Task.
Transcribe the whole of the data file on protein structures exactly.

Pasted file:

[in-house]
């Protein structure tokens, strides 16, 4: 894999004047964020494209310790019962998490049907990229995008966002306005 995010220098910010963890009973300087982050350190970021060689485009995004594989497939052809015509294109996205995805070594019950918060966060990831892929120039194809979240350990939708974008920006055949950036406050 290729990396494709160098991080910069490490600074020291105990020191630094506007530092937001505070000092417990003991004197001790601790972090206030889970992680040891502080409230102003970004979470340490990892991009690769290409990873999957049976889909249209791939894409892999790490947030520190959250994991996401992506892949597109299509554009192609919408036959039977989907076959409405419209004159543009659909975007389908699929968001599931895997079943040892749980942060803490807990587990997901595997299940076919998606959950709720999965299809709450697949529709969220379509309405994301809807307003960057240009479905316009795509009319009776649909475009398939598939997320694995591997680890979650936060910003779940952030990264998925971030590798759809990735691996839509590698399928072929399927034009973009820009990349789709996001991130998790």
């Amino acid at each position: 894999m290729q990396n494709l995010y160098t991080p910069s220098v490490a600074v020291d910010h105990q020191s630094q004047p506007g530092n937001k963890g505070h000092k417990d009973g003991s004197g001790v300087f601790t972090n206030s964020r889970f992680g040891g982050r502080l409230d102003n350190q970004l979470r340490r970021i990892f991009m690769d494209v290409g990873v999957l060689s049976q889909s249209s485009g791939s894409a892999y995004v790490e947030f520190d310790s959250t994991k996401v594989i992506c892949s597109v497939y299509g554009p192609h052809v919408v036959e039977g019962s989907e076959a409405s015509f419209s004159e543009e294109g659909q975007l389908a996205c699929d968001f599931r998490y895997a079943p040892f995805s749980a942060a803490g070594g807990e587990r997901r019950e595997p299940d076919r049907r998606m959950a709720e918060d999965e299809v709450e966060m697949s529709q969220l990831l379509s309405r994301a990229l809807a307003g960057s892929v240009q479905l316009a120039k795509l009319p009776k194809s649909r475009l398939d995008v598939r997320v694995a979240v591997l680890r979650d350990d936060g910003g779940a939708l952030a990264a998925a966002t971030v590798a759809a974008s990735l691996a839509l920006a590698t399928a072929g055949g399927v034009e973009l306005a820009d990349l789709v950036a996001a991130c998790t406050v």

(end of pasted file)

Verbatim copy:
[in-house]
């Protein structure tokens, strides 16, 4: 894999004047964020494209310790019962998490049907990229995008966002306005 995010220098910010963890009973300087982050350190970021060689485009995004594989497939052809015509294109996205995805070594019950918060966060990831892929120039194809979240350990939708974008920006055949950036406050 290729990396494709160098991080910069490490600074020291105990020191630094506007530092937001505070000092417990003991004197001790601790972090206030889970992680040891502080409230102003970004979470340490990892991009690769290409990873999957049976889909249209791939894409892999790490947030520190959250994991996401992506892949597109299509554009192609919408036959039977989907076959409405419209004159543009659909975007389908699929968001599931895997079943040892749980942060803490807990587990997901595997299940076919998606959950709720999965299809709450697949529709969220379509309405994301809807307003960057240009479905316009795509009319009776649909475009398939598939997320694995591997680890979650936060910003779940952030990264998925971030590798759809990735691996839509590698399928072929399927034009973009820009990349789709996001991130998790």
């Amino acid at each position: 894999m290729q990396n494709l995010y160098t991080p910069s220098v490490a600074v020291d910010h105990q020191s630094q004047p506007g530092n937001k963890g505070h000092k417990d009973g003991s004197g001790v300087f601790t972090n206030s964020r889970f992680g040891g982050r502080l409230d102003n350190q970004l979470r340490r970021i990892f991009m690769d494209v290409g990873v999957l060689s049976q889909s249209s485009g791939s894409a892999y995004v790490e947030f520190d310790s959250t994991k996401v594989i992506c892949s597109v497939y299509g554009p192609h052809v919408v036959e039977g019962s989907e076959a409405s015509f419209s004159e543009e294109g659909q975007l389908a996205c699929d968001f599931r998490y895997a079943p040892f995805s749980a942060a803490g070594g807990e587990r997901r019950e595997p299940d076919r049907r998606m959950a709720e918060d999965e299809v709450e966060m697949s529709q969220l990831l379509s309405r994301a990229l809807a307003g960057s892929v240009q479905l316009a120039k795509l009319p009776k194809s649909r475009l398939d995008v598939r997320v694995a979240v591997l680890r979650d350990d936060g910003g779940a939708l952030a990264a998925a966002t971030v590798a759809a974008s990735l691996a839509l920006a590698t399928a072929g055949g399927v034009e973009l306005a820009d990349l789709v950036a996001a991130c998790t406050v």